Is studying in the US (actually) safe?

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In the midst of numerous mass shootings in the US, our contributor Steffen Hadi shares his insight into how this affects day-to-day life as a student.

Being cautious is fine, but should safety concerns hinder you from studying in the US? Here, allow me to give you some insight into safety in the US, especially in the midst of an increasing number of mass shootings that have occurred this year.

What are the facts?

I will not hide the fact that until September this year, there have been at least 200 mass shootings in the US. All of these shootings have happened randomly and have inflicted many casualties. Many people in the US believe that the root of this problem is the legality of owning firearms. In a sense, it is true, as generally speaking anyone of legal age in the US may possess firearms. This is just a rule of thumb; the technicalities regarding the possession of firearms include complex identification processes to ensure that the potential buyer is of sound mental health. However, it turns out that such complex identification processes do not help reduce mass shooting incidents.

What does it mean for us?

Especially for us who wish to study in the US, the issue of safety may be a big consideration. However, I would argue that safety should be a consideration even if you were to study in the UK, Europe, or any other popular study destination. Criminal actions including mass shootings may happen anywhere, and the increasing number of mass shooting in the US shall only mean the need to increase awareness of our surrounding. There are many actions that we can do to increase our awareness while still enjoying our study without fear.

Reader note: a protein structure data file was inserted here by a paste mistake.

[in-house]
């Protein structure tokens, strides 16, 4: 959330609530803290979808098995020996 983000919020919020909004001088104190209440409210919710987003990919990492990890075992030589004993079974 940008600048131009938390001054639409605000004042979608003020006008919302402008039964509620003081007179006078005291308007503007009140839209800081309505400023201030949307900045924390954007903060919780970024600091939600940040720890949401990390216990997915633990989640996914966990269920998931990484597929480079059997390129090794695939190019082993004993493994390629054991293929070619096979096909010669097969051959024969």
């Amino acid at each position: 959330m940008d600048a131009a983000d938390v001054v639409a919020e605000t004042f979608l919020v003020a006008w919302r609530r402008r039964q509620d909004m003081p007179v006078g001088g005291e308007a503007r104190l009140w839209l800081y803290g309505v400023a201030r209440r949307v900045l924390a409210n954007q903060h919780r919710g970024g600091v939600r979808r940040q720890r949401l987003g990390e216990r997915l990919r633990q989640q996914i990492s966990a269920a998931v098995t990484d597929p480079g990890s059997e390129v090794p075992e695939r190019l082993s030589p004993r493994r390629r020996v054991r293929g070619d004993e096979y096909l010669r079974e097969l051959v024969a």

First of all, we need to maximize the facilities that the local government and the university have provided for us. In the US, the local government will send to every registered phone number an emergency alert should any incident happen around you. Keep an eye on this alert, because it tells you which street to avoid and how to protect yourself. While I was studying in the US, I got at least five alerts on topics ranging from suspicious person to street burglary. The alert features an accurate location of the accident that you must avoid, and rest assured because once we get the alert, the authority must have undertaken several necessary measures on the area.

Aside from the alert system provided by the local government, American universities usually have a standard of safety system for all students. As part of your study orientation, the university will give you at least a full session about their security measures. Usually, you will be given a security phone app or emergency contact number that can be easily accessed should emergency situations occur. A big university will usually have its own security system which includes the university police, 24-hour camera surveillance and escort service. As in my case, the University of Pennsylvania is located at a designated location called the University City. This location is pretty safe as it is equipped with modern security measures which include emergency public phone in various locations spread within the University City. You can always call a security escort to take you somewhere during the middle of the night, all free. As a student, you need to be mindful of that information as it might come in handy later in the future.